Release Date: Dec 6, 2011
Record label: Brainfeeder
Genre(s): Electronic, Pop/Rock, Club/Dance
On YouTube, there's a BBC interview with Alejandro Jodorowsky, the cult director, mime, comic book artist, spiritual author, tarot card expert, and occasional actor. At around six minutes and forty one seconds, the interviewee (an Englishman whom we never see) asks Jodorowsky, “but as an artist you don't just make films, you write and. .
L.A.-based artist Mtendere Mandowa has always stood out from the Brainfeeder pack of weirdo hip-hop producers: his beats are shrouded in dewy mist and subtropical condensation rather than the crunchy boom-bap of producers like Flying Lotus or Samiyam. The way he uses filters and closely clipped loops has the effect of a pleasantly smudged watercolor painting (much like those he designs himself), vague hints of otherwise implacable sounds rotating and repeating in a whimsical way. It's eminently accessible music, full of tiny "eureka" moments of subtle bliss, deft touches, and minuscule finishes so that even a two-minute sketch could feel like a whole world waiting to be dissected.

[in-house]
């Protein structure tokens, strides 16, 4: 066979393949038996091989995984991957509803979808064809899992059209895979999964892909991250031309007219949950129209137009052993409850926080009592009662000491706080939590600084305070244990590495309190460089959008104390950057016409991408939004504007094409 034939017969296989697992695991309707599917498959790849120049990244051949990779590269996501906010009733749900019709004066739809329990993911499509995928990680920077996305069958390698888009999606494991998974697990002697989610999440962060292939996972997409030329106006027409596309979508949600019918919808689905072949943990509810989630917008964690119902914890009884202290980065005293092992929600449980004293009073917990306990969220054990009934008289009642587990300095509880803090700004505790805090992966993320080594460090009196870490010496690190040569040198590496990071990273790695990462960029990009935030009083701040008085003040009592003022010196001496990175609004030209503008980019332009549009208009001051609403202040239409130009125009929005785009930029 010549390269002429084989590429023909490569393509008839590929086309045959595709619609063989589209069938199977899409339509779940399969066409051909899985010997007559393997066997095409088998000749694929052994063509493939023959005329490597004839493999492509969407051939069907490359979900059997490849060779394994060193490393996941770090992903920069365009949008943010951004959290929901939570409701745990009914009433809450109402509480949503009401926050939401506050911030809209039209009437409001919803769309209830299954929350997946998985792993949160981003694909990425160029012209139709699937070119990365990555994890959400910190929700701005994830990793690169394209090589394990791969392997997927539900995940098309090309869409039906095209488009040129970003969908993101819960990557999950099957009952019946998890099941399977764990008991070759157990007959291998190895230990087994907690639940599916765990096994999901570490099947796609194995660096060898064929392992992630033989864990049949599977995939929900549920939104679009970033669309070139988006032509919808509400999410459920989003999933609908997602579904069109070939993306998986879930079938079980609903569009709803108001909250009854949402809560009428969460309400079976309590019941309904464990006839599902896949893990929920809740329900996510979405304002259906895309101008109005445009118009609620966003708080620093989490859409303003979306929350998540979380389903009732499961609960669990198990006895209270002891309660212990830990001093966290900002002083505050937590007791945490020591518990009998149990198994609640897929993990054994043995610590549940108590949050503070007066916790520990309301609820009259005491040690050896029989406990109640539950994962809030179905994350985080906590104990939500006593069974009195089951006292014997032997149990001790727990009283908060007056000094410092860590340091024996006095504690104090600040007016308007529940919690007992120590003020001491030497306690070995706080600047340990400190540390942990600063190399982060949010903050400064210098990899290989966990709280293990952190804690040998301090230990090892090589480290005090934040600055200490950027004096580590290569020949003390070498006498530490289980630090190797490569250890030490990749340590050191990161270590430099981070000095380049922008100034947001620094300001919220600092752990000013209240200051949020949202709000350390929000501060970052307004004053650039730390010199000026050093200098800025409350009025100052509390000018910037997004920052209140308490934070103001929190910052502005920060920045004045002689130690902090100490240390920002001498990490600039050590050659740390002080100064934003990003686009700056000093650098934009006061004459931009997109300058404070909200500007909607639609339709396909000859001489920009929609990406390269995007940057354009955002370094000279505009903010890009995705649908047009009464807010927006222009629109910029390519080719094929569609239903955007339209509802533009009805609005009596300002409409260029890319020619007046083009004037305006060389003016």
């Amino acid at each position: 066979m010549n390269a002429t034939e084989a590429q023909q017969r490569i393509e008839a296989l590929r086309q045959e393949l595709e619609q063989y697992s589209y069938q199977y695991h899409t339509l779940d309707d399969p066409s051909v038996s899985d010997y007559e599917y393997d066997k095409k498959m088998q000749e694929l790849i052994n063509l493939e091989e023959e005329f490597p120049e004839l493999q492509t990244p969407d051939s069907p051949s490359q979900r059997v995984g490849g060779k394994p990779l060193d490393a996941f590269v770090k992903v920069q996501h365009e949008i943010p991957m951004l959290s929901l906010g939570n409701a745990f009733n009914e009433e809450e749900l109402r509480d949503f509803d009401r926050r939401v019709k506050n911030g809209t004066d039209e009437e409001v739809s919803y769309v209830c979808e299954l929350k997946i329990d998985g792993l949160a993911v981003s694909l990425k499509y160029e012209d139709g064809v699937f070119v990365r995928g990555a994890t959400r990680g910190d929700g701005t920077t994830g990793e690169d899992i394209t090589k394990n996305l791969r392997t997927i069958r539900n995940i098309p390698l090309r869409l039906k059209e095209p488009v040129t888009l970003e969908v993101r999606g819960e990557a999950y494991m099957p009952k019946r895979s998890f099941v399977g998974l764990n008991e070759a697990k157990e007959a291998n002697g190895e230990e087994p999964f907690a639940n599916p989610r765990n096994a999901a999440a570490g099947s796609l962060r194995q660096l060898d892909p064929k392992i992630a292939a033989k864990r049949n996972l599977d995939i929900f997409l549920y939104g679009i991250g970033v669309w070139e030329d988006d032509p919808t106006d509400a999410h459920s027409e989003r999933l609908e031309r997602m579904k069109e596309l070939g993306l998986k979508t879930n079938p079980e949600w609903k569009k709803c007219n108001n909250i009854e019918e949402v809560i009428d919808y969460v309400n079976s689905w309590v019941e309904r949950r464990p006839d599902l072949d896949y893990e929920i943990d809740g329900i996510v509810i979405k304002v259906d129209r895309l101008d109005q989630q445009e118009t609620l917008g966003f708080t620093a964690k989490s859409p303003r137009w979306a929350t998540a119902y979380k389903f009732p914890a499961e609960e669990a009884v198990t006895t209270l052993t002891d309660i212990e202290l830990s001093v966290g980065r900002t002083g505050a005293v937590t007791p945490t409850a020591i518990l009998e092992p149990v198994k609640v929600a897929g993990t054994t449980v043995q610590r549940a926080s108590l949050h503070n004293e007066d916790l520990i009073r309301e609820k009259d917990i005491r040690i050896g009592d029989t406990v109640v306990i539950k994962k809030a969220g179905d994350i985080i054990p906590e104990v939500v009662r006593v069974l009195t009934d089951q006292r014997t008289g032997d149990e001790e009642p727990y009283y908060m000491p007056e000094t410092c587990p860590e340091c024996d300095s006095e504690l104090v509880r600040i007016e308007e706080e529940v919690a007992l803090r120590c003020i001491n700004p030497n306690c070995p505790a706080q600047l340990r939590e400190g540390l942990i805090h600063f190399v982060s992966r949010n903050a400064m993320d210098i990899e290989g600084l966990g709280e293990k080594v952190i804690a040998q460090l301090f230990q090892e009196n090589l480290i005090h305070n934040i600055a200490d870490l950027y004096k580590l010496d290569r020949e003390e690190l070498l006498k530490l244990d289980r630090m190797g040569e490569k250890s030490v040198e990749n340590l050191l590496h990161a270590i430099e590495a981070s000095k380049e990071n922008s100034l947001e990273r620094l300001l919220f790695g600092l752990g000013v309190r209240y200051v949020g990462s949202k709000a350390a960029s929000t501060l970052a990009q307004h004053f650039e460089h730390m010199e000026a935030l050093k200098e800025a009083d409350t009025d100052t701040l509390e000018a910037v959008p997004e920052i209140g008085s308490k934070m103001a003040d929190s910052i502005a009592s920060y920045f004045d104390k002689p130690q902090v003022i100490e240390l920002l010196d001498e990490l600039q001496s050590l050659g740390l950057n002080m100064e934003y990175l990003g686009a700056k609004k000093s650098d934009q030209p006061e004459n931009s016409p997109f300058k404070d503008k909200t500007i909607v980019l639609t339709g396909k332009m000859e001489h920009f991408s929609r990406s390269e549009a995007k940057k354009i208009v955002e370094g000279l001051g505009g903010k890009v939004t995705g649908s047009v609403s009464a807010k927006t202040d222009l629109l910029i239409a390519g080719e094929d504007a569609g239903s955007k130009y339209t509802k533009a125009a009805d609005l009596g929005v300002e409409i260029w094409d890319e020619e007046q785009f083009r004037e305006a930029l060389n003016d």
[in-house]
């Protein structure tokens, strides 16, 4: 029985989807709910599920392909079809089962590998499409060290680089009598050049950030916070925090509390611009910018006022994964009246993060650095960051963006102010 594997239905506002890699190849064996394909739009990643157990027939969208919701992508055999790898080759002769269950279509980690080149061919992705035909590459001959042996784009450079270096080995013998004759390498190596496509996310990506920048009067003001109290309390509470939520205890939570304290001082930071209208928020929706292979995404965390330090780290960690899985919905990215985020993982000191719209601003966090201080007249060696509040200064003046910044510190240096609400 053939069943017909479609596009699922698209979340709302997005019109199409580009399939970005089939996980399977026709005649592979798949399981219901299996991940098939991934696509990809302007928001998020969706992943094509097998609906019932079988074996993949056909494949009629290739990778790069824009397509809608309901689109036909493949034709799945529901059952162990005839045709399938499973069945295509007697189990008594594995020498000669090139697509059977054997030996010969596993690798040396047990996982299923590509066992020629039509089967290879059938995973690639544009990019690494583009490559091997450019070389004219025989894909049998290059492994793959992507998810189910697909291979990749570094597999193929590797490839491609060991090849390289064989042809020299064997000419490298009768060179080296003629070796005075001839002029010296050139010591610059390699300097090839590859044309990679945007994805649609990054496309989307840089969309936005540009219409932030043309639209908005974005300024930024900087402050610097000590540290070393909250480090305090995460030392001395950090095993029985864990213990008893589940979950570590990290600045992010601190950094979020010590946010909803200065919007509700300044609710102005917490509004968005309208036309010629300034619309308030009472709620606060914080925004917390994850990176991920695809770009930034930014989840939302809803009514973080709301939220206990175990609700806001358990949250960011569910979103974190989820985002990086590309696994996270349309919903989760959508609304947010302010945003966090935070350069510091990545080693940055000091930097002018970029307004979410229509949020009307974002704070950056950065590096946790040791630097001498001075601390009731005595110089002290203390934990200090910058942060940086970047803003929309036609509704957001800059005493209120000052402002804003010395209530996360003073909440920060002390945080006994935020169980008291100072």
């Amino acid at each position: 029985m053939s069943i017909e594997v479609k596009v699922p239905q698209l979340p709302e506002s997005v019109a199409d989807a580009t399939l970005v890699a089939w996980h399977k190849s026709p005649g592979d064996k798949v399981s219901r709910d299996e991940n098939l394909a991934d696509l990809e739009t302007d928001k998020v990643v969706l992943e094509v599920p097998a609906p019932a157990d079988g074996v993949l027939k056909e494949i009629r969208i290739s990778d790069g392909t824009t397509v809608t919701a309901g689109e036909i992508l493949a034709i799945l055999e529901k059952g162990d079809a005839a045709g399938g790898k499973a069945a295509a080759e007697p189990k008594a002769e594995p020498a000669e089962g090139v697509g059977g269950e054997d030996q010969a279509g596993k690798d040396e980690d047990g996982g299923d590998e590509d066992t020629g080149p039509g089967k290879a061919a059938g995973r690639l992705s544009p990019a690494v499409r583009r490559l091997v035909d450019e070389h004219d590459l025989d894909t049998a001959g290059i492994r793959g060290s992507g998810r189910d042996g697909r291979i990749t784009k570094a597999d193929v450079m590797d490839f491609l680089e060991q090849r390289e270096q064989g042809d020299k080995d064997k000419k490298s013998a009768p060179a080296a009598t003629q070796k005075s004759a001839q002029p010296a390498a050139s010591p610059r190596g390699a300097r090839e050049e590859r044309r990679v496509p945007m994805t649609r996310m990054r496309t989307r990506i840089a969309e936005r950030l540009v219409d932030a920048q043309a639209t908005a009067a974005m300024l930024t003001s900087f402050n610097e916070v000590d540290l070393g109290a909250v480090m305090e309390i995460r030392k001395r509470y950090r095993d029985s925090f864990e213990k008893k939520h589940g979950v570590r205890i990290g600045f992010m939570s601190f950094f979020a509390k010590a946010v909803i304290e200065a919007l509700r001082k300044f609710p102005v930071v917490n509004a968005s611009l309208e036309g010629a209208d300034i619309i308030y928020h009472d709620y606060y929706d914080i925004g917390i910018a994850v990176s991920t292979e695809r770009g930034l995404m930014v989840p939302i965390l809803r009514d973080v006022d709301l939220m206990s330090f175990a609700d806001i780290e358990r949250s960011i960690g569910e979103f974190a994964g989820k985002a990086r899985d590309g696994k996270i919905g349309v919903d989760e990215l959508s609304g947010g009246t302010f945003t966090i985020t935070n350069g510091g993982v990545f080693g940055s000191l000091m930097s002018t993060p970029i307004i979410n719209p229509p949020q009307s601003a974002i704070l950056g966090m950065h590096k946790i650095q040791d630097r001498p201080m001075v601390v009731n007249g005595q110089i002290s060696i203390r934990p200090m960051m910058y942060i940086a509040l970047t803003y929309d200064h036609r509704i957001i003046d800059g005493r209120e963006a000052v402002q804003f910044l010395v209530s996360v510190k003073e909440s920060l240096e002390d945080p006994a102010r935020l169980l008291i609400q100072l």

The press release that accompanied Teebs' 2010 debut Ardour went something like this: A young Mtendere Mandowa originally fell into his canvas and musical art after breaking his leg during a skateboarding accident, days on days of apartment-bound boredom giving way to concrete replications of the wanderings of his mind - formed with first the paint brush and then the sampler. With the eventual release of Ardour – a record that began while the 24 year-old was in a similar situation of impasse, jobless and thus stuck at home, only to step away from it when his father died of a terminal illness – it was easy to make the leap of imagination and picture the compact, two minute intricacies that made up the eighteen tracks as separate meanderings of a hyperactive mind, small journeys that grew from unplanned starting points. It's perhaps no surprise then that, with such an apparent organic development to his sound, Teebs has chosen to drop Collections 01 at short notice, as though a snapshot into an ever revolving creative reel as opposed to a thought out considered and edited release.